42. On 25 November, the judges associate informed counsel for the plaintiffs that judgment would be delivered on 28 November rather than 26 November. On the day before judgment was then to be delivered, the judges associate informed counsel for the plaintiffs that the judge was ‘putting finishing touches to his judgment’, which would now be delivered ‘sometime from 3 December’. On 2 December, the judges associate informed counsel for the plaintiffs that judgment would be delivered on 4 December at 9.30 am. On the following day, the time for the judgment to be delivered was delayed until 2.00 pm. Judgment was in fact delivered at 2.30 pm on that day. As emphasised by the appellants, this was more than seventeen months after judgment had been reserved, and there was every indication that it had been written in haste and under pressure.”

Hunt ordered a new trial on all the issues, a decision supported by Thin Roger and Bryson.

The fulminations were not far behind. David Rofe, for the plaintiffs, told the tissues that Dowd should be called “to account”. Precisely what form this should take was not stated. Rofe insisted that he’s never seen anything like it in 50 years at the Grill.

The Weekend Australian, one of the Dirty Digger’s sheets, banged on and on in a preposterous self-basting editorial:

“Invariably it’s left to the media to reveal judicial failing Yet media scrutiny of judicial behaviour is vital because the judiciary is doing a poor job of scrutinising its own. If more judges were as critical as Hunt, the media might be less inclined to pick up the slack.”

Spare us, please.

Kirby denounces analogies, metaphors and similes

Room for just one more thing.

Did you catch Michael Kirby’s spraylet in the recent High Court decision of Commissioner of Tax v Linter Textiles Aust (in liq)? (Smiler, McHuge, Gummo, Kirbster, Payne, The Tub and Dice Man).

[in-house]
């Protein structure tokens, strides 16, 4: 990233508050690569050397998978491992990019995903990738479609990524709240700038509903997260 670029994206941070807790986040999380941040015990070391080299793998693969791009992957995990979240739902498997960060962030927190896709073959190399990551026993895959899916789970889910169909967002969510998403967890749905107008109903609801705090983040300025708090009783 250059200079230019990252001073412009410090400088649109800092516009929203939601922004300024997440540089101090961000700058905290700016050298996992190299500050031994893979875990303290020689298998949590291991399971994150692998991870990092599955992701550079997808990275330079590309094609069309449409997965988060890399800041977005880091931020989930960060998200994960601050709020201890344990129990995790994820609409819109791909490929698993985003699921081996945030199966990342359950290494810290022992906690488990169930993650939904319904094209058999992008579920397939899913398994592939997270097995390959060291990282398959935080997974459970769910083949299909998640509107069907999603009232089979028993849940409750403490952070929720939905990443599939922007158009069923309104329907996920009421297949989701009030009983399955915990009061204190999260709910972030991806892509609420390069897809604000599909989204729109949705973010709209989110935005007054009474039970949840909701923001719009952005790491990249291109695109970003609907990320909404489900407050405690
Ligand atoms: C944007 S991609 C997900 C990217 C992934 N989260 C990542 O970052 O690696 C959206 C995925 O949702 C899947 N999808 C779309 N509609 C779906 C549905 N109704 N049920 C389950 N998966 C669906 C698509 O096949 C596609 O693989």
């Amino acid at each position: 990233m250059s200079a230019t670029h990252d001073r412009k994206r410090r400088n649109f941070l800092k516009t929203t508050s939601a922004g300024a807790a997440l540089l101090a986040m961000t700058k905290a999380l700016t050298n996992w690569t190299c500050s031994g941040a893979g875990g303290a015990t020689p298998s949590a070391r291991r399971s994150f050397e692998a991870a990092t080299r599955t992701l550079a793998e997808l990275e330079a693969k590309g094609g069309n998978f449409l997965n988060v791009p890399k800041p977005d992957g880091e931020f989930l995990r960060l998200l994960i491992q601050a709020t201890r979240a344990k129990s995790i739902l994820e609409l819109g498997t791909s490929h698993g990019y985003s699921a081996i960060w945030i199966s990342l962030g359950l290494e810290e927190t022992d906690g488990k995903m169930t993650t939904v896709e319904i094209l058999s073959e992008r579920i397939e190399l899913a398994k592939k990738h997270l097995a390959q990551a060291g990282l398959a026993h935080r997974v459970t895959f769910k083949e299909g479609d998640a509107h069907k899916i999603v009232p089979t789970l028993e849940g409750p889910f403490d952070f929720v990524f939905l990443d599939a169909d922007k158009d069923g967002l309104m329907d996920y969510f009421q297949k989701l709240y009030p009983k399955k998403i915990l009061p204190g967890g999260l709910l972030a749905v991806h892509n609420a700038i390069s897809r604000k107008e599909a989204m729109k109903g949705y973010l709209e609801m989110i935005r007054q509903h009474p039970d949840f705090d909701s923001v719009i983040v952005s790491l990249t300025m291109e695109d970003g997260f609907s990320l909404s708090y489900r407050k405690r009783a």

It was a riveting case about carry forward losses in which the High Court reversed an ancient principle and found that when a company goes into liquidation it remains the beneficial owner of its property.

Kirby dissented with this shaft in the direction of the majority:

“The introduction of analogies, taken from the law of trusts, which occasions the attempt, in the joint reasons in this court, to distinguish this settled line of authority on this aspect of revenue law in the United Kingdom, is, with respect, a forensic red-herring. It appears to have been introduced into these proceedings in a not unfamiliar reaction to keep the Australian waters of equity and trust law unsullied by foreign and supposedly deleterious intrusions, even where (as here) the intrusions originated in the country from which the law of equity and trusts itself derives. I have no sympathy for such parochial inflexibilities.

“Only an elaborate reasoning, founded on metaphors, similes and analogical references (and based on a somewhat parochial antipodean inflexibility concerning the law of trusts), could persuade this court to impose, on similar Australian statutory language, a construction opposite to that which has been followed for one and a quarter centuries in the United Kingdom.”

I’d just thought I’d share that with you.

xx Ginger